B. A current risk assessment of the potential effects of these observed failures on the quality of your drugs. Your assessment should include analyses of the risks to patients caused by the release of drugs affected by a lapse of data integrity and analyses of the risks posed by ongoing operations.

C. A management strategy for your firm that includes the details of your global corrective action and preventive action plan. Your strategy should include:

  • A detailed corrective action plan that describes how you intend to ensure the reliability and completeness of all the data you generate including analytical data, manufacturing records, and all data submitted to FDA.
  • A comprehensive description of the root causes of your data integrity lapses including evidence that the scope and depth of the current action plan is commensurate with the findings of the investigation and risk assessment. Indicate whether individuals responsible for data integrity lapses remain able to influence CGMP-related or drug application data at your firm.
  • Interim measures describing the actions you have taken or will take to protect patients and to ensure the quality of your drugs, such as notifying your customers, recalling product, conducting additional testing, adding lots to your stability programs to assure stability, drug application actions, and enhanced complaint monitoring. 
  • Long-term measures describing any remediation efforts and enhancements to procedures, processes, methods, controls, systems, management oversight, and human resources (e.g., training, staffing improvements) designed to ensure the integrity of your company’s data.
  • A status report for any of the above activities already underway or completed. 

Cessation of Manufacturing at the Facility

We acknowledge your decision to cease all production and distribution of drug products from the site due to the significant long-term loss of product demand. We also acknowledge your commitment for third-party consultants to continue performing product quality assessments, including ongoing review of adverse events and customer complaints for drugs remaining in distribution from this facility.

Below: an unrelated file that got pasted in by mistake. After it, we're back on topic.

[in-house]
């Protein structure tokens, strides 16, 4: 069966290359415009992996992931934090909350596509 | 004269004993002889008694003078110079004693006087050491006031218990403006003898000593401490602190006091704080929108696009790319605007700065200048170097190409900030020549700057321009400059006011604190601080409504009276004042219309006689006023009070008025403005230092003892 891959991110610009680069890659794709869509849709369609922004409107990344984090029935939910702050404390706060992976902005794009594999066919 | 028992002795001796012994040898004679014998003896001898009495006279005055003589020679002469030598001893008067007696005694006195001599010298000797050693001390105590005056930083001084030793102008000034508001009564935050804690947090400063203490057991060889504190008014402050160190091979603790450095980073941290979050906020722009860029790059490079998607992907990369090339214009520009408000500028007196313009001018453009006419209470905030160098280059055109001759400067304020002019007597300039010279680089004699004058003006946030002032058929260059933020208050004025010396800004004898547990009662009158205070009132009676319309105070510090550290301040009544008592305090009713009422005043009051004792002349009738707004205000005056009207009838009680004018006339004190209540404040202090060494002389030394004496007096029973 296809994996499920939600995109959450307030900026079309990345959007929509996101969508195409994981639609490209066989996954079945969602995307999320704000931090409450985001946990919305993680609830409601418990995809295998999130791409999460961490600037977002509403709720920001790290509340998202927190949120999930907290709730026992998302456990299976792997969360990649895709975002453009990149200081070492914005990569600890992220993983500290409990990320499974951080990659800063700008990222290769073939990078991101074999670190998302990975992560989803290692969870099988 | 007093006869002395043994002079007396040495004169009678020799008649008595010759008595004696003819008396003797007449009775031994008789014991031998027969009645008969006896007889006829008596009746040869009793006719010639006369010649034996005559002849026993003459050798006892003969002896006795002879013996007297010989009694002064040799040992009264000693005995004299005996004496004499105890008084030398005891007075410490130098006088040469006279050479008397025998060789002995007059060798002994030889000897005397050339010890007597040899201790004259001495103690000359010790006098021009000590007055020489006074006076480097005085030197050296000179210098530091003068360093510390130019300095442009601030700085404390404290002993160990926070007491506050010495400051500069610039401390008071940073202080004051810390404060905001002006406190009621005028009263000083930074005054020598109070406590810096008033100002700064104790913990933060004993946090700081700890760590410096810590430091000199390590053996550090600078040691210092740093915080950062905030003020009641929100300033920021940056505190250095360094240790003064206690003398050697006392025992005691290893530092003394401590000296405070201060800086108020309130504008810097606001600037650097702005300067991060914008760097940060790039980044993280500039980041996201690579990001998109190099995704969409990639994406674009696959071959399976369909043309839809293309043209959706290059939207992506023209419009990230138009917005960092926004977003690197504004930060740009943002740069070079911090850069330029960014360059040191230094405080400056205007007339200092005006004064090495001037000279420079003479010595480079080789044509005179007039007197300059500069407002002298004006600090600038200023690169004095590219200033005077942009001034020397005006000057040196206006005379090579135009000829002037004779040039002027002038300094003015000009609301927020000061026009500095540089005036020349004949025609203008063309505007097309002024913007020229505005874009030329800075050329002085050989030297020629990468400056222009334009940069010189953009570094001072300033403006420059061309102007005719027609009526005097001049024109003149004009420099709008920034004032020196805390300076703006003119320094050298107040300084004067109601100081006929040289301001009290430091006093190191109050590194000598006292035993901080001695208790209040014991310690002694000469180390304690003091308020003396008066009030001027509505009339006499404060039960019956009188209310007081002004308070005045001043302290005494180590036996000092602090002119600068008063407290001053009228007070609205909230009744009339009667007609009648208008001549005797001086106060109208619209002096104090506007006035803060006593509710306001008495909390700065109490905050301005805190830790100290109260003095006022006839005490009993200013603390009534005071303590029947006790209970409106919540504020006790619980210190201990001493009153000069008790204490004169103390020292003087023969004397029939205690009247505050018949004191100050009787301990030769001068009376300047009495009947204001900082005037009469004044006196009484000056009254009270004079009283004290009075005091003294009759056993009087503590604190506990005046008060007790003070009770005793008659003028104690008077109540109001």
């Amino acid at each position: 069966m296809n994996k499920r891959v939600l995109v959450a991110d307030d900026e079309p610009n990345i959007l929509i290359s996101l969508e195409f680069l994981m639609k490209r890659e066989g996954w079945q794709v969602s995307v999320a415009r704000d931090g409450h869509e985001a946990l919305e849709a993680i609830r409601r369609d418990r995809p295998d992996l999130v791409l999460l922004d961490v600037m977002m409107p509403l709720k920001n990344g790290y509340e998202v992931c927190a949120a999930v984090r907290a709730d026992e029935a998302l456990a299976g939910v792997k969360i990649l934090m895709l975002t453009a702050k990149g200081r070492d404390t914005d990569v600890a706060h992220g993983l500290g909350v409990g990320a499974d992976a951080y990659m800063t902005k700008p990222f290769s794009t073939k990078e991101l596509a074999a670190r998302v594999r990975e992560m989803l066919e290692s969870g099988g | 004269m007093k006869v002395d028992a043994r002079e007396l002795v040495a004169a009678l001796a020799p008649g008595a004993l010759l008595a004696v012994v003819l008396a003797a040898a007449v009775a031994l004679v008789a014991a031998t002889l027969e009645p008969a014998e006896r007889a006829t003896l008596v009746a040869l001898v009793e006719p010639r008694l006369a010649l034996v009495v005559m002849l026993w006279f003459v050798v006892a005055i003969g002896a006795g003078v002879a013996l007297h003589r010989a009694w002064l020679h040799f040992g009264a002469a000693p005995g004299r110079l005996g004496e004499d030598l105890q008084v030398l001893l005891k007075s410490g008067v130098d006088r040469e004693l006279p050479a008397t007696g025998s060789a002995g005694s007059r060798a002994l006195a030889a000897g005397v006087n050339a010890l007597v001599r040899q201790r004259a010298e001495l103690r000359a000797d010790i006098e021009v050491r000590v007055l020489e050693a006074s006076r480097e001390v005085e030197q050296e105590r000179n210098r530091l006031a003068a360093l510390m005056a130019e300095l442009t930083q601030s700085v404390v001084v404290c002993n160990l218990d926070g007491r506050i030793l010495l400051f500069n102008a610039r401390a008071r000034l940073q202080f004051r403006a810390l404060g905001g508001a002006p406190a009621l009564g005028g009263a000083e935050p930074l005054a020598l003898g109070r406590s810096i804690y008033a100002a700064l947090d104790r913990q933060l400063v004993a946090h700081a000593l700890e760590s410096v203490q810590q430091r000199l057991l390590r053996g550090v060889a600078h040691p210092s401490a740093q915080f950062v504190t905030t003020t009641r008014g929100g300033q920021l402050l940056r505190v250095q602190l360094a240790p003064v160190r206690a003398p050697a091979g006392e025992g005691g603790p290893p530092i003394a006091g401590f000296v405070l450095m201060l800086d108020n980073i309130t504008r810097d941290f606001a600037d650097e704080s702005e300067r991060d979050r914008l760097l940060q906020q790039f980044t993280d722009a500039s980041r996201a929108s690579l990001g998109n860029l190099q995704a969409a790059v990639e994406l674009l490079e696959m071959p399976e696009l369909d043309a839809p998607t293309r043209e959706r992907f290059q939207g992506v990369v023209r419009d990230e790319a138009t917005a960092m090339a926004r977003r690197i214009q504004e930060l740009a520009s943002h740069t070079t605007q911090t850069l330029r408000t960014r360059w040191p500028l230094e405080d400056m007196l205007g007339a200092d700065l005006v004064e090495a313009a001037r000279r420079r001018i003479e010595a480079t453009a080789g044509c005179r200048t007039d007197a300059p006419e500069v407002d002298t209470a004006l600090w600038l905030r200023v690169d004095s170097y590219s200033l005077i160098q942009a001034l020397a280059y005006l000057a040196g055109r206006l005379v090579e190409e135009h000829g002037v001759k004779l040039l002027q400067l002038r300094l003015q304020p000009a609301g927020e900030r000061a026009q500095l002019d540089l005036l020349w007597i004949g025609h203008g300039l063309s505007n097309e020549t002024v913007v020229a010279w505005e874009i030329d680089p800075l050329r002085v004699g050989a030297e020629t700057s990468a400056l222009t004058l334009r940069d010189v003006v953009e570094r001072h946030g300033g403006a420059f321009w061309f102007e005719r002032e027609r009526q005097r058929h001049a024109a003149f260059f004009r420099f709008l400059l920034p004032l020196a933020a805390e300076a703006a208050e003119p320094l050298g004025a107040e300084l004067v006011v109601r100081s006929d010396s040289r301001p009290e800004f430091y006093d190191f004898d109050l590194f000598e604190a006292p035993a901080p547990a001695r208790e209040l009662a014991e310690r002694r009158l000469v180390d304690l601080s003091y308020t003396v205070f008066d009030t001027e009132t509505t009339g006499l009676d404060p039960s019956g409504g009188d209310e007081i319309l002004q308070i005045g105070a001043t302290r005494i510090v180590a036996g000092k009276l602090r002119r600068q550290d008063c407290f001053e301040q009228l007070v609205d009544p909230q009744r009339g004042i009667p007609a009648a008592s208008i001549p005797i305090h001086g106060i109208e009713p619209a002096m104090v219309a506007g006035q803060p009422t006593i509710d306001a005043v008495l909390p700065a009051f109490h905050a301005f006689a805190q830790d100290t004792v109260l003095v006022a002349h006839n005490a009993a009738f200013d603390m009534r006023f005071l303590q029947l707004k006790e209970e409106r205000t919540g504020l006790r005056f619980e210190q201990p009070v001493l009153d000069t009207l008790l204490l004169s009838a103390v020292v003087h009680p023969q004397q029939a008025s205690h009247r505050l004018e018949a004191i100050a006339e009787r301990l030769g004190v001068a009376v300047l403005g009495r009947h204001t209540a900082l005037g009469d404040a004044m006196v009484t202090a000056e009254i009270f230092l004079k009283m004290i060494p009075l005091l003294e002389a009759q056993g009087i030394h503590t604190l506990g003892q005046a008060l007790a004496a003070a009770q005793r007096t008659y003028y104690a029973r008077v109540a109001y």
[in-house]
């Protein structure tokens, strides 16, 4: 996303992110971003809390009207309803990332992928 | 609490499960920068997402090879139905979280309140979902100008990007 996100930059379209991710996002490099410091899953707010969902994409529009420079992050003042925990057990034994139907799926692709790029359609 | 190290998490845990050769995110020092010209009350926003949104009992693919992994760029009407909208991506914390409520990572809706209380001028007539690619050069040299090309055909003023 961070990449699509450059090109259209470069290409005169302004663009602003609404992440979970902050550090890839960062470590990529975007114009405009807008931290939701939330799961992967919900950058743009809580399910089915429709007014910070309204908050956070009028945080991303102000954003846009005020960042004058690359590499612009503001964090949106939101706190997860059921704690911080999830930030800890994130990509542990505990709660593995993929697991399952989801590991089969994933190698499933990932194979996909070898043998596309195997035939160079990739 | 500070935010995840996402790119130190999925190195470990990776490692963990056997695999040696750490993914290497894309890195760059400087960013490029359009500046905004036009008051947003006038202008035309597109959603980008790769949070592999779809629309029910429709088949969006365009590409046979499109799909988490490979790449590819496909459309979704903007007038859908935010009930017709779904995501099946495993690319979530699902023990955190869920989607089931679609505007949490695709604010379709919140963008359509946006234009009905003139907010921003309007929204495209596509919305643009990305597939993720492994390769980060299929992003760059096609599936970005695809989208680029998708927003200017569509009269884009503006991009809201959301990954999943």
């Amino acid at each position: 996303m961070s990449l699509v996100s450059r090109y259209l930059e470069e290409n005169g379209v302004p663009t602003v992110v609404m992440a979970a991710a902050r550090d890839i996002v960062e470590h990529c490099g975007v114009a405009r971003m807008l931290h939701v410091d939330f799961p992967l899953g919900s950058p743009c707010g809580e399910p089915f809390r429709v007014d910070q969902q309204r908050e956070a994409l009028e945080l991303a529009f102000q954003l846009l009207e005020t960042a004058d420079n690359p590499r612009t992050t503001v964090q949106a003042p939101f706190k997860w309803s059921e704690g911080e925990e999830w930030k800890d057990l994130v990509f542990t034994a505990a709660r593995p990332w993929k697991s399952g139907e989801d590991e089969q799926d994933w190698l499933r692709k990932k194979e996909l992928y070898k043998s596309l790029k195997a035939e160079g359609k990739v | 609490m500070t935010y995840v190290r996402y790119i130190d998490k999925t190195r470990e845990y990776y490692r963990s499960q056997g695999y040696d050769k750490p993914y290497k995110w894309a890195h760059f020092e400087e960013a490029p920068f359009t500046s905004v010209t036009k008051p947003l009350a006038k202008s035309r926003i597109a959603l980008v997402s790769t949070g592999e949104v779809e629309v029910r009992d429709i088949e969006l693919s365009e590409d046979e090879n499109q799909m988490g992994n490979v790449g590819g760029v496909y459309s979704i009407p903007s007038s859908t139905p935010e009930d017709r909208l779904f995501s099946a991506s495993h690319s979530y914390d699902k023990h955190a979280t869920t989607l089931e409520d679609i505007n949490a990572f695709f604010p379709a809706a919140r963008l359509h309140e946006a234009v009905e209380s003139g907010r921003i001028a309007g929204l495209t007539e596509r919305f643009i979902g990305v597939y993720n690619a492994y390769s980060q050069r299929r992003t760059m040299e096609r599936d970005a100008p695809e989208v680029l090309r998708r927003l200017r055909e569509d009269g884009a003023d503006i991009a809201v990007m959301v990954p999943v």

Note that remediating these CGMP violations will be necessary if Pfizer, a successor, or an acquirer resumes drug manufacturing operations at this site for the U.S. market.

Conclusion

Violations cited in this letter are not intended as an all-inclusive list. You are responsible for investigating these violations, for determining the causes, for preventing their recurrence, and for preventing other violations in all your facilities.

If you are considering an action that is likely to lead to a disruption in the supply of drugs produced at your facility, FDA requests that you contact CDER’s Drug Shortages Staff immediately, at drugshortages@fda.hhs.gov, so that FDA can work with you on the most effective way to bring your operations into compliance with the law. Contacting the Drug Shortages Staff also allows you to meet any obligations you may have to report discontinuances or interruptions in your drug manufacture under 21 U.S.C. 356C(b) and allows FDA to consider, as soon as possible, what actions, if any, may be needed to avoid shortages and protect the health of patients who depend on your products.

FDA placed your firm on Import Alert 66-40 on August 1, 2018.

Until you correct all violations completely and we confirm your compliance with CGMP, FDA may withhold approval of any new applications or supplements listing your firm as a drug manufacturer.

Failure to correct these violations may also result in FDA continuing to refuse admission of articles manufactured at Hospira Healthcare India Pvt. Ltd., at Plots B3, B4, B5 (pt); B6 (pt); B11-B18 and B21-B23, SIPCOT Industrial Park, Irungattukottai, Sriperumbudur, Kanchipuram, Tamil Nadu, India into the United States under section 801(a)(3) of the FD&C Act, 21 U.S.C. 381(a)(3). Under the same authority, articles may be subject to refusal of admission, in that the methods and controls used in their manufacture do not appear to conform to CGMP within the meaning of section 501(a)(2)(B) of the FD&C Act, 21 U.S.C. 351(a)(2)(B).

After you receive this letter, respond to this office in writing within 15 working days. Specify what you have done since our inspection to correct your violations and to prevent their recurrence. If you cannot complete corrective actions within 15 working days, state your reasons for delay and your schedule for completion.

Send your electronic reply to CDER-OC-OMQ-Communications@fda.hhs.gov or mail your reply to:

Rafael Arroyo

Compliance Officer

U.S. Food and Drug Administration

White Oak Building 51, Room 4235

10903 New Hampshire Avenue

Silver Spring, MD 20993

USA

 

Please identify your response with FEI 3008386908.

 

Sincerely,

/S/ 

Francis Godwin

(Acting) Director

Office of Manufacturing Quality

Office of Compliance

Center for Drug Evaluation and Research